Stockings and Boots
Things you’ll need:

Though it’s nearly impossible to find good reference pictures for Lady au Pair (or good Venture Bros. screencaps period) her boots seem to be standard black combat-style, which works as a fantastic counterpoint to the hyper-feminine look of the dress. You can get comfortable, relatively cheap combat boots online, but you'll have to shop around a bit. To save money, I went in a different direction and used a pair of heeled black ankle boots that I already had.

You can get white stockings just about anywhere that sells underwear or lingerie. I had a pair of lacy white thigh-highs left over from another costume, which work great, and I bought them at The Den of Evil Wal-Mart. You’ll probably want to invest in some kind of garment adhesive, like sock glue or adhesive strips, to help your stockings stay up. Come Dragon*Con, I’ll probably be borrowing Sabine’s body adhesive from Sock Dreams. This kind of stuff is a good investment for any cosplayer and is something you’ll want to carry with you at con.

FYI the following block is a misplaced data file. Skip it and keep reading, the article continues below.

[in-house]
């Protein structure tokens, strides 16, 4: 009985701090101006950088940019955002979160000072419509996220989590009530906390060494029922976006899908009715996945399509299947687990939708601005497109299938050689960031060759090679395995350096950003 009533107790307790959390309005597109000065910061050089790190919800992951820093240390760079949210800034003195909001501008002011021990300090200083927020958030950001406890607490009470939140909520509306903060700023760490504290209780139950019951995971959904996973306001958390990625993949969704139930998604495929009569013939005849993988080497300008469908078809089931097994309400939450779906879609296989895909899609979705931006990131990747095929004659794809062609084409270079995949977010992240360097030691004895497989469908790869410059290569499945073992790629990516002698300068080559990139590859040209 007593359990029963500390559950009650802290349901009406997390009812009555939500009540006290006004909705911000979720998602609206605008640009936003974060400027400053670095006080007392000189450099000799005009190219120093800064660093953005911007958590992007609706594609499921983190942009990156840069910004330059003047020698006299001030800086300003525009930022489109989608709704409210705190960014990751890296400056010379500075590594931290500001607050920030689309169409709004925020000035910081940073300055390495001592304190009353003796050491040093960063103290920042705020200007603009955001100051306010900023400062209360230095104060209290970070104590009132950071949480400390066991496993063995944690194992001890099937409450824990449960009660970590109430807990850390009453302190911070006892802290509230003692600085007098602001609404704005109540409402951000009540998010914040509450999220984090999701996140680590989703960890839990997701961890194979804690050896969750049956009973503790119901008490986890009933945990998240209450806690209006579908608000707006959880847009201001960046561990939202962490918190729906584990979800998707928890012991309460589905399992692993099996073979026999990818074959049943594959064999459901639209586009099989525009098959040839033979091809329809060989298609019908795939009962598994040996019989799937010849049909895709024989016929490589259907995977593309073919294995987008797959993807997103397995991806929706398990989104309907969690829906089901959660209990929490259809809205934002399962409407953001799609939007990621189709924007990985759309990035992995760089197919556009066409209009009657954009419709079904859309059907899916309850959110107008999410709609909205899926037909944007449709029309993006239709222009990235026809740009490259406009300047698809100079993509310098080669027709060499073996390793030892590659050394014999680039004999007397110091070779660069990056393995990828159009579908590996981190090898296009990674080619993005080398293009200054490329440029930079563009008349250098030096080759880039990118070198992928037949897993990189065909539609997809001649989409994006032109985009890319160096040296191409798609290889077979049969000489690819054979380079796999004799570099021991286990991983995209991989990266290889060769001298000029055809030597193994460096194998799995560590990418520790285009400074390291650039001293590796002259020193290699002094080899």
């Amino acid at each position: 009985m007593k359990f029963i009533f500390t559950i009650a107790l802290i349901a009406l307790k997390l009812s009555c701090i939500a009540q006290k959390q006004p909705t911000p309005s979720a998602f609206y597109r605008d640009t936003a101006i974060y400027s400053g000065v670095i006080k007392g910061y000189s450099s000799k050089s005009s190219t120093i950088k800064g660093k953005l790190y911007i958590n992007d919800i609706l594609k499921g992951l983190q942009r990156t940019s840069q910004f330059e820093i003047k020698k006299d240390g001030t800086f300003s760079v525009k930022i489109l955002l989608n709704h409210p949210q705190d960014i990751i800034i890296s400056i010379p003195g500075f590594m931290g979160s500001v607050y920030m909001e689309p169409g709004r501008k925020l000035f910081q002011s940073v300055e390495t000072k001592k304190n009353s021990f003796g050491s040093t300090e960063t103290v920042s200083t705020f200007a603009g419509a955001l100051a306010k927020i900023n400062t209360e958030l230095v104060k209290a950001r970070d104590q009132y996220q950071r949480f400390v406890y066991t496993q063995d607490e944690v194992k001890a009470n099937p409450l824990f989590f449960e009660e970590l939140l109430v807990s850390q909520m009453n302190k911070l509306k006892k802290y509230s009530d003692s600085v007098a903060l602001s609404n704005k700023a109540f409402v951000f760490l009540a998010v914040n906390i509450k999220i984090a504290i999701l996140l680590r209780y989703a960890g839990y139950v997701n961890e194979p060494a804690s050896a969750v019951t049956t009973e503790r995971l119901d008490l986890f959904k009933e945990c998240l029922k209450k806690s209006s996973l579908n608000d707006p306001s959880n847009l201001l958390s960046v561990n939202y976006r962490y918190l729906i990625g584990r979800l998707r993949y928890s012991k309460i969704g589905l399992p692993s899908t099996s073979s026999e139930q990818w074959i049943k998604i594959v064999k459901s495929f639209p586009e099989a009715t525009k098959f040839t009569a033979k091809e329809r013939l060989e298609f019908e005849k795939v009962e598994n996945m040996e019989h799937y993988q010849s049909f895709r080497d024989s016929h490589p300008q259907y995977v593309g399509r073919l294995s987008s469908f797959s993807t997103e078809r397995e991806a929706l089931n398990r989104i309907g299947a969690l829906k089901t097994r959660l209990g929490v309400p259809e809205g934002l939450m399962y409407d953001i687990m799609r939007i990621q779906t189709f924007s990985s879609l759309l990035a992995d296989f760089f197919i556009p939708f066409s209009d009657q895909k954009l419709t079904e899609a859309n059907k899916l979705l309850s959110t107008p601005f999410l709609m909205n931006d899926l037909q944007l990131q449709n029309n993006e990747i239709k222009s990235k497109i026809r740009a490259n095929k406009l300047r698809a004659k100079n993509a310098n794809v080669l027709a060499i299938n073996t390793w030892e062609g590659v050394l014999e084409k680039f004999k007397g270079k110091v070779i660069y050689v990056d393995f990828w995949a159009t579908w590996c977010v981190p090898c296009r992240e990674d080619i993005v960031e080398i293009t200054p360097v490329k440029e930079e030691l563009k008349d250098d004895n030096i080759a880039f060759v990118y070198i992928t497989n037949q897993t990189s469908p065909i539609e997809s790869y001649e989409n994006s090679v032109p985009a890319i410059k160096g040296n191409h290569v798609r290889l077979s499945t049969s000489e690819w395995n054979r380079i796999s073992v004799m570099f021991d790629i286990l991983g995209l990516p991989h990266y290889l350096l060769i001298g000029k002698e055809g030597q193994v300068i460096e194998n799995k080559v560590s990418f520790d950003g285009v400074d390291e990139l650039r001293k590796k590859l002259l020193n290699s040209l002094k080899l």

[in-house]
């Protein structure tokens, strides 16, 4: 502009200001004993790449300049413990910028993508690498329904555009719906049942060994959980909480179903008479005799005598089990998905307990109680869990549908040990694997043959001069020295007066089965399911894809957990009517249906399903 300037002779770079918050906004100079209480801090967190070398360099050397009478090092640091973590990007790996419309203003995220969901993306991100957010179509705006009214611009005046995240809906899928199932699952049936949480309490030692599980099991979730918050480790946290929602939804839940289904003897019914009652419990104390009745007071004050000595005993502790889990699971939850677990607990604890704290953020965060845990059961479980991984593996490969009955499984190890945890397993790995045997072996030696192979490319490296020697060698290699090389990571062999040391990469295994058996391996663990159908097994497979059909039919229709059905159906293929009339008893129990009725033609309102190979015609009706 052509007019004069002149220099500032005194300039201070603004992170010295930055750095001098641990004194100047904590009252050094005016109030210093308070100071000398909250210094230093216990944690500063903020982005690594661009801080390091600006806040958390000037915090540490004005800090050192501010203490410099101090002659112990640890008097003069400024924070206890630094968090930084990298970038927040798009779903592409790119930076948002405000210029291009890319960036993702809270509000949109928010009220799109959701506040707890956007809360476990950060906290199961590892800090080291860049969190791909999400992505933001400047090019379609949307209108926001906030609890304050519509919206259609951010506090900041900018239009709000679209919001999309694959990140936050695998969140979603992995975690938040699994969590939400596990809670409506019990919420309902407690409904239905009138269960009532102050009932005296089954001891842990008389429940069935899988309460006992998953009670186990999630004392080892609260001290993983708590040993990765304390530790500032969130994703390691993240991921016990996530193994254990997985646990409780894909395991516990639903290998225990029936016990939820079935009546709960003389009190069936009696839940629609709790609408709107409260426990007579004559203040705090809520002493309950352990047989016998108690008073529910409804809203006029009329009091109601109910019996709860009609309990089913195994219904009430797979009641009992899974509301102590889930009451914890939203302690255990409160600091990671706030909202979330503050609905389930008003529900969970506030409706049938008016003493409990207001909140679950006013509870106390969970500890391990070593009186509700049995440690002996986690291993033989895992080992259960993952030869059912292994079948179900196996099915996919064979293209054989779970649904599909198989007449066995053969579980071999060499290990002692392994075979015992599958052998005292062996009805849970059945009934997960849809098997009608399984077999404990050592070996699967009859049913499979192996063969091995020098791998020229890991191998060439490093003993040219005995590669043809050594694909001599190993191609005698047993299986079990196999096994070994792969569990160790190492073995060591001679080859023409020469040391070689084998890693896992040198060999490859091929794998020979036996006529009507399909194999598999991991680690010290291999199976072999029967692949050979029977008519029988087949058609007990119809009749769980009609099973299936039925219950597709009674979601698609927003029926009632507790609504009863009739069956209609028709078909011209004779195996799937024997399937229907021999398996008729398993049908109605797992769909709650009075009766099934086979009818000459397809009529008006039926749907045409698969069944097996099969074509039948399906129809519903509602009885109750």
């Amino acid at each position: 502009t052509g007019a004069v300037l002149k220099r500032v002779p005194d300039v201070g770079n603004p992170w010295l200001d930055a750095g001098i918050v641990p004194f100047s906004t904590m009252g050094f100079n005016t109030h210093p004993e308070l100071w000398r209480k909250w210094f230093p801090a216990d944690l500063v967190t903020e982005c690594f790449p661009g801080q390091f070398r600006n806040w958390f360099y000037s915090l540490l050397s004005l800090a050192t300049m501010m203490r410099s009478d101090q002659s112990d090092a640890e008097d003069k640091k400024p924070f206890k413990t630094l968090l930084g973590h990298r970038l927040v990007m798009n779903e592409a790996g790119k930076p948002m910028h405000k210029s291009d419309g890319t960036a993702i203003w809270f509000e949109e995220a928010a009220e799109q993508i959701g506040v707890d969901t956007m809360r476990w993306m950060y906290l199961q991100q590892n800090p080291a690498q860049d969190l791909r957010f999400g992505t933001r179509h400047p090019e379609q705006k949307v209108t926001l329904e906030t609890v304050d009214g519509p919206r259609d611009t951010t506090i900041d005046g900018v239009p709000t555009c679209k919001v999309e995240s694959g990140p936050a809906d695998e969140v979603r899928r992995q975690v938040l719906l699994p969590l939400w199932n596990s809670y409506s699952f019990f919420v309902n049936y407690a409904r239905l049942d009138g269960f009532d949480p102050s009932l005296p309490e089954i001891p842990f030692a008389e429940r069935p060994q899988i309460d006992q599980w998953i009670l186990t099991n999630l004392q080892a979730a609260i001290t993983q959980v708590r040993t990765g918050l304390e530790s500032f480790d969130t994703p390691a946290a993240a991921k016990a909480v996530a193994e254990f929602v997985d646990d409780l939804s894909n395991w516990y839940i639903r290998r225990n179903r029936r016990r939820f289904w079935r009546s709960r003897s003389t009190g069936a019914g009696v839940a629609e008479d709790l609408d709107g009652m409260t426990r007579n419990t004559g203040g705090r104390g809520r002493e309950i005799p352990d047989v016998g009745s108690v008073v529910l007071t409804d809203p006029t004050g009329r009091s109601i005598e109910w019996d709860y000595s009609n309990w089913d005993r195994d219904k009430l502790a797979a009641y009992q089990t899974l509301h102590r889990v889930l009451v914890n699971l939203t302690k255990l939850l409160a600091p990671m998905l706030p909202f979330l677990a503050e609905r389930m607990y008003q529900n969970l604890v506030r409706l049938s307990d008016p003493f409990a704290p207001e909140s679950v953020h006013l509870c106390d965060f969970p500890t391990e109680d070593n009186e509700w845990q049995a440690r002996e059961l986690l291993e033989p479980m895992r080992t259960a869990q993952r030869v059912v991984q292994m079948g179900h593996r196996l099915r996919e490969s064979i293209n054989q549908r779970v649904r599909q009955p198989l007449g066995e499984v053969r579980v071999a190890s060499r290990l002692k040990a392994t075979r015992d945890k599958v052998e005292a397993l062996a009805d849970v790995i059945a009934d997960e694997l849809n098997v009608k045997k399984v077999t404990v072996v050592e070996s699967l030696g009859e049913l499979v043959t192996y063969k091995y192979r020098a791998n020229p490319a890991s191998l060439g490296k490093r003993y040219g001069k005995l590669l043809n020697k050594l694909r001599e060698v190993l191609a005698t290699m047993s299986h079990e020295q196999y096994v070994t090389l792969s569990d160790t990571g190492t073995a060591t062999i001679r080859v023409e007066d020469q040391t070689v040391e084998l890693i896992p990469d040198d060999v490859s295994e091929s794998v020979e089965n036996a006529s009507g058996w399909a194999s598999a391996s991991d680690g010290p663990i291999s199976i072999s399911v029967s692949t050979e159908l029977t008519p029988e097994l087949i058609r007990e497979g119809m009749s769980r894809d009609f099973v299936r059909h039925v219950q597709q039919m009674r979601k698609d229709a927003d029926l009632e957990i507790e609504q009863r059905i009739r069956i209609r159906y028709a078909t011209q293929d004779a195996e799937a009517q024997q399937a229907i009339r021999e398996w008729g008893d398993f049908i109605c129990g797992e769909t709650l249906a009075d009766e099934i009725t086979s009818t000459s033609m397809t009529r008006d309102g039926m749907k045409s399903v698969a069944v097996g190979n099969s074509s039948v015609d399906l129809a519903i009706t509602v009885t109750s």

Hair, Make-up, and Accessories

Hair is less of a concern for Lady au Pair than for Dr. Girlfriend, since it’s mostly covered by the hat, but a few little curls peeking out the bottom won’t be amiss. Make-up is almost identical, though I’m using a purple eyeshadow instead of blue. The only major accessory is a purse, the saga of which I will detail in a later post.

Some Lady au Pair cosplayers include Moppet dolls as part of the costume. I chose not to because, one, it’s a lot of extra work I don’t have time for, and, two, I hate the Moppets. If you want your own super-creepy tiny assassins, however, there are tips for making them out of regular baby dolls here. As far as I can tell, there’s no place to buy actual Moppet dolls or instructions on making them from scratch. If I ever become possessed by an evil demon and attempt such a project, I’ll let you know.

This costume wasn’t quite the feat of engineering that Dr. Girlfriend was, but it had it’s own challenges. In the end, I was really pleased with the results, and I think the dress is one that will work even in a non-cosplay context.